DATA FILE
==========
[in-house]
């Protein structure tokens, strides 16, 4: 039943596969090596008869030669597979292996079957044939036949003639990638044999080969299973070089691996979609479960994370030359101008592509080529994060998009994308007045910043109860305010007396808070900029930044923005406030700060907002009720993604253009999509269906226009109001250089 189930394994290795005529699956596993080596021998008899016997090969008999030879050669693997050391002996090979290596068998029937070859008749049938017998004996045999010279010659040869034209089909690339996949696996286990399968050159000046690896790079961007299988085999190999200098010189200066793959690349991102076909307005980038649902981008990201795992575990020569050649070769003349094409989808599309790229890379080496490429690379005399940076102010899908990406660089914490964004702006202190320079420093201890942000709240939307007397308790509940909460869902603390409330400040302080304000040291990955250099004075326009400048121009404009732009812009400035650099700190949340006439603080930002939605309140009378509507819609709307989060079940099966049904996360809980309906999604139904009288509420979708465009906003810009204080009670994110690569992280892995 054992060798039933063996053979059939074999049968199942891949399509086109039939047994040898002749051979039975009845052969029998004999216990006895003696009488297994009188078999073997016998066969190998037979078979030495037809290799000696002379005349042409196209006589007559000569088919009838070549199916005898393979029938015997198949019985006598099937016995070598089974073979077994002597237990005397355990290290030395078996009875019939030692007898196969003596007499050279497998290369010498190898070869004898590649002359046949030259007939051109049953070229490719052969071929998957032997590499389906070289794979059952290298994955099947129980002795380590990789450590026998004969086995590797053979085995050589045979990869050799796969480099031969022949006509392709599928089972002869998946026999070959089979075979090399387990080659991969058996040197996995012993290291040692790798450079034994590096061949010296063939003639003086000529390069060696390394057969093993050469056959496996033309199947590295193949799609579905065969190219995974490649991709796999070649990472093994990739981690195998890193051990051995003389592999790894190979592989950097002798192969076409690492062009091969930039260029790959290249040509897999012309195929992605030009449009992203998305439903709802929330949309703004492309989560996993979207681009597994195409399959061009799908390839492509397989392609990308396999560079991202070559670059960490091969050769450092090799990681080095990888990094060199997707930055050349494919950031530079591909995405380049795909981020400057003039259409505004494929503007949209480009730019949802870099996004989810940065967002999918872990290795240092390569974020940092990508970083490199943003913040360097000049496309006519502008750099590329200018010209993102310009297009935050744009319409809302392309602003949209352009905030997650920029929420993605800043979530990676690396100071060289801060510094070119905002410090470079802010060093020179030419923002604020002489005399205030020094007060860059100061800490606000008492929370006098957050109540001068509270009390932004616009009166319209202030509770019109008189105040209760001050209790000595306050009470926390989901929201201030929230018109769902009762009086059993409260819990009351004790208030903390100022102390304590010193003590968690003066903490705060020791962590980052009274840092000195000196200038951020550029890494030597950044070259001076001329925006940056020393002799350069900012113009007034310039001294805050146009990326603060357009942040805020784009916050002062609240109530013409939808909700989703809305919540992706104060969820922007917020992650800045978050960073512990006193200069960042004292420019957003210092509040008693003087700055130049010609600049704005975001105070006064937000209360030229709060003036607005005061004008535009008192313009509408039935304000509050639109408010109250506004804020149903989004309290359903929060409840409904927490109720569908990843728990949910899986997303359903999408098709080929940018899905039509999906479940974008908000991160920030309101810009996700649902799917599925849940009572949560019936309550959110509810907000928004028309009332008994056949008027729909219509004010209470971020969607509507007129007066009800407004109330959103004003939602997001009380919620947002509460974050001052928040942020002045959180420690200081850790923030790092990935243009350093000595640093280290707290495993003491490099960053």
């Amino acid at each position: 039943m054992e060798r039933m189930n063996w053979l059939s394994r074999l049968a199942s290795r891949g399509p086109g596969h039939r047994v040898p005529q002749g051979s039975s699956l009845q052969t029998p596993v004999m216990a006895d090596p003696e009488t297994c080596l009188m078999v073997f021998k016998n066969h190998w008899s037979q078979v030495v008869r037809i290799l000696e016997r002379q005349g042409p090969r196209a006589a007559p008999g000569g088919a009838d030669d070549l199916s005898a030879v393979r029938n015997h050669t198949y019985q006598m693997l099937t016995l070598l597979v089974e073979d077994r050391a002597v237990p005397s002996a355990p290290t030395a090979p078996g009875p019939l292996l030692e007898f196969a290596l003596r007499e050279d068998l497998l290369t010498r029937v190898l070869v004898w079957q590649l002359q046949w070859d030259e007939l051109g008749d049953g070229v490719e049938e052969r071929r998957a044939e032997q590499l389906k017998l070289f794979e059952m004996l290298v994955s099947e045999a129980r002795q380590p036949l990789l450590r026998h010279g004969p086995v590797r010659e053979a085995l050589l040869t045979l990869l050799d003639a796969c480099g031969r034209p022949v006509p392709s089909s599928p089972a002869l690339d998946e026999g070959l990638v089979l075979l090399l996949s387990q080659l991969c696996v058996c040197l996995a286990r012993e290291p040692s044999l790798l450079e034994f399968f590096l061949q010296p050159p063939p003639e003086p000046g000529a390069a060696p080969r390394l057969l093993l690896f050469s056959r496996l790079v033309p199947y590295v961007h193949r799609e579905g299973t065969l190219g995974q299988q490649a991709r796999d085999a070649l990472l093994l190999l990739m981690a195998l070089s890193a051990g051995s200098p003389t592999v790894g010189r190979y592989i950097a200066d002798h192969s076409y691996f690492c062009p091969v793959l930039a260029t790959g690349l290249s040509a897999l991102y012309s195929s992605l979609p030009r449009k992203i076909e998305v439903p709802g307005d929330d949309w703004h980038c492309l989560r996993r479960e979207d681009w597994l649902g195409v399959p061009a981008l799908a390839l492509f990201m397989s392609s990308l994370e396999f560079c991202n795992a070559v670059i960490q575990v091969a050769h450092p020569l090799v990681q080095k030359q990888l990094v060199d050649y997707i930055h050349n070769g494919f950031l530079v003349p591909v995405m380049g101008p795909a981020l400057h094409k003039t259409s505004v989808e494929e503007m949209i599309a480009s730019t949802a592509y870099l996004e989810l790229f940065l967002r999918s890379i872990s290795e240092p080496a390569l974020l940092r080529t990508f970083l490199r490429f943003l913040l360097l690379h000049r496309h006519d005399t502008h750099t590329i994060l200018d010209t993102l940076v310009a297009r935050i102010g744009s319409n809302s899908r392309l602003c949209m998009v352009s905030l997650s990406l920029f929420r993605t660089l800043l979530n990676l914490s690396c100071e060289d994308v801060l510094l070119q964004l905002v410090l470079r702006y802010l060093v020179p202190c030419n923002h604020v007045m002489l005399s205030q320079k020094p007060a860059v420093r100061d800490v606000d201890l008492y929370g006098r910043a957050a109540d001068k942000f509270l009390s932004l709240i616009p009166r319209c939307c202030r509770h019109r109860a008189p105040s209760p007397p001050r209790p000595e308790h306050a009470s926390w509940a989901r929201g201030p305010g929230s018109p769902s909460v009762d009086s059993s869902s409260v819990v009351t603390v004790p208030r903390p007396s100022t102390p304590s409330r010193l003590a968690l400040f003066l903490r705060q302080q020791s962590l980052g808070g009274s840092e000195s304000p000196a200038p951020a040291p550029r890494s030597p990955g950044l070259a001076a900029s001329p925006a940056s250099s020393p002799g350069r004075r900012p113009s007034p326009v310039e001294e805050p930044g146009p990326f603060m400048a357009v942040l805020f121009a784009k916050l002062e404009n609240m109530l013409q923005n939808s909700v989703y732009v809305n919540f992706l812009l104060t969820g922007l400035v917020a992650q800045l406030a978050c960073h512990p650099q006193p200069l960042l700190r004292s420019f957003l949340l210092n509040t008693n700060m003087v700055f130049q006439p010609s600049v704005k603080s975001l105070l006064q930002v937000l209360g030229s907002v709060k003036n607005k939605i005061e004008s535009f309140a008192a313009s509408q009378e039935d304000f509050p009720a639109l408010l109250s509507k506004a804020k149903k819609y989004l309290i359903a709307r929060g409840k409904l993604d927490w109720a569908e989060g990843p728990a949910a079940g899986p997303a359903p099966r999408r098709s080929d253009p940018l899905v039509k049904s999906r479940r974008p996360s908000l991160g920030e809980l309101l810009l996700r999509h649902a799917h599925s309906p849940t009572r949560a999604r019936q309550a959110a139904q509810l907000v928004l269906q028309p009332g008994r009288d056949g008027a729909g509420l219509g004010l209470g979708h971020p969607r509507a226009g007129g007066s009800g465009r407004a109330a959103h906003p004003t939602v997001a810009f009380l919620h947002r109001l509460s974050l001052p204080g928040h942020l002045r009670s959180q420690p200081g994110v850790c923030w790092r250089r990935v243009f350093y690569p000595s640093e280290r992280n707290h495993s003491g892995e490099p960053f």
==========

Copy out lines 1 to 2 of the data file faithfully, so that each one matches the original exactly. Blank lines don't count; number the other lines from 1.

[in-house]
């Protein structure tokens, strides 16, 4: 039943596969090596008869030669597979292996079957044939036949003639990638044999080969299973070089691996979609479960994370030359101008592509080529994060998009994308007045910043109860305010007396808070900029930044923005406030700060907002009720993604253009999509269906226009109001250089 189930394994290795005529699956596993080596021998008899016997090969008999030879050669693997050391002996090979290596068998029937070859008749049938017998004996045999010279010659040869034209089909690339996949696996286990399968050159000046690896790079961007299988085999190999200098010189200066793959690349991102076909307005980038649902981008990201795992575990020569050649070769003349094409989808599309790229890379080496490429690379005399940076102010899908990406660089914490964004702006202190320079420093201890942000709240939307007397308790509940909460869902603390409330400040302080304000040291990955250099004075326009400048121009404009732009812009400035650099700190949340006439603080930002939605309140009378509507819609709307989060079940099966049904996360809980309906999604139904009288509420979708465009906003810009204080009670994110690569992280892995 054992060798039933063996053979059939074999049968199942891949399509086109039939047994040898002749051979039975009845052969029998004999216990006895003696009488297994009188078999073997016998066969190998037979078979030495037809290799000696002379005349042409196209006589007559000569088919009838070549199916005898393979029938015997198949019985006598099937016995070598089974073979077994002597237990005397355990290290030395078996009875019939030692007898196969003596007499050279497998290369010498190898070869004898590649002359046949030259007939051109049953070229490719052969071929998957032997590499389906070289794979059952290298994955099947129980002795380590990789450590026998004969086995590797053979085995050589045979990869050799796969480099031969022949006509392709599928089972002869998946026999070959089979075979090399387990080659991969058996040197996995012993290291040692790798450079034994590096061949010296063939003639003086000529390069060696390394057969093993050469056959496996033309199947590295193949799609579905065969190219995974490649991709796999070649990472093994990739981690195998890193051990051995003389592999790894190979592989950097002798192969076409690492062009091969930039260029790959290249040509897999012309195929992605030009449009992203998305439903709802929330949309703004492309989560996993979207681009597994195409399959061009799908390839492509397989392609990308396999560079991202070559670059960490091969050769450092090799990681080095990888990094060199997707930055050349494919950031530079591909995405380049795909981020400057003039259409505004494929503007949209480009730019949802870099996004989810940065967002999918872990290795240092390569974020940092990508970083490199943003913040360097000049496309006519502008750099590329200018010209993102310009297009935050744009319409809302392309602003949209352009905030997650920029929420993605800043979530990676690396100071060289801060510094070119905002410090470079802010060093020179030419923002604020002489005399205030020094007060860059100061800490606000008492929370006098957050109540001068509270009390932004616009009166319209202030509770019109008189105040209760001050209790000595306050009470926390989901929201201030929230018109769902009762009086059993409260819990009351004790208030903390100022102390304590010193003590968690003066903490705060020791962590980052009274840092000195000196200038951020550029890494030597950044070259001076001329925006940056020393002799350069900012113009007034310039001294805050146009990326603060357009942040805020784009916050002062609240109530013409939808909700989703809305919540992706104060969820922007917020992650800045978050960073512990006193200069960042004292420019957003210092509040008693003087700055130049010609600049704005975001105070006064937000209360030229709060003036607005005061004008535009008192313009509408039935304000509050639109408010109250506004804020149903989004309290359903929060409840409904927490109720569908990843728990949910899986997303359903999408098709080929940018899905039509999906479940974008908000991160920030309101810009996700649902799917599925849940009572949560019936309550959110509810907000928004028309009332008994056949008027729909219509004010209470971020969607509507007129007066009800407004109330959103004003939602997001009380919620947002509460974050001052928040942020002045959180420690200081850790923030790092990935243009350093000595640093280290707290495993003491490099960053």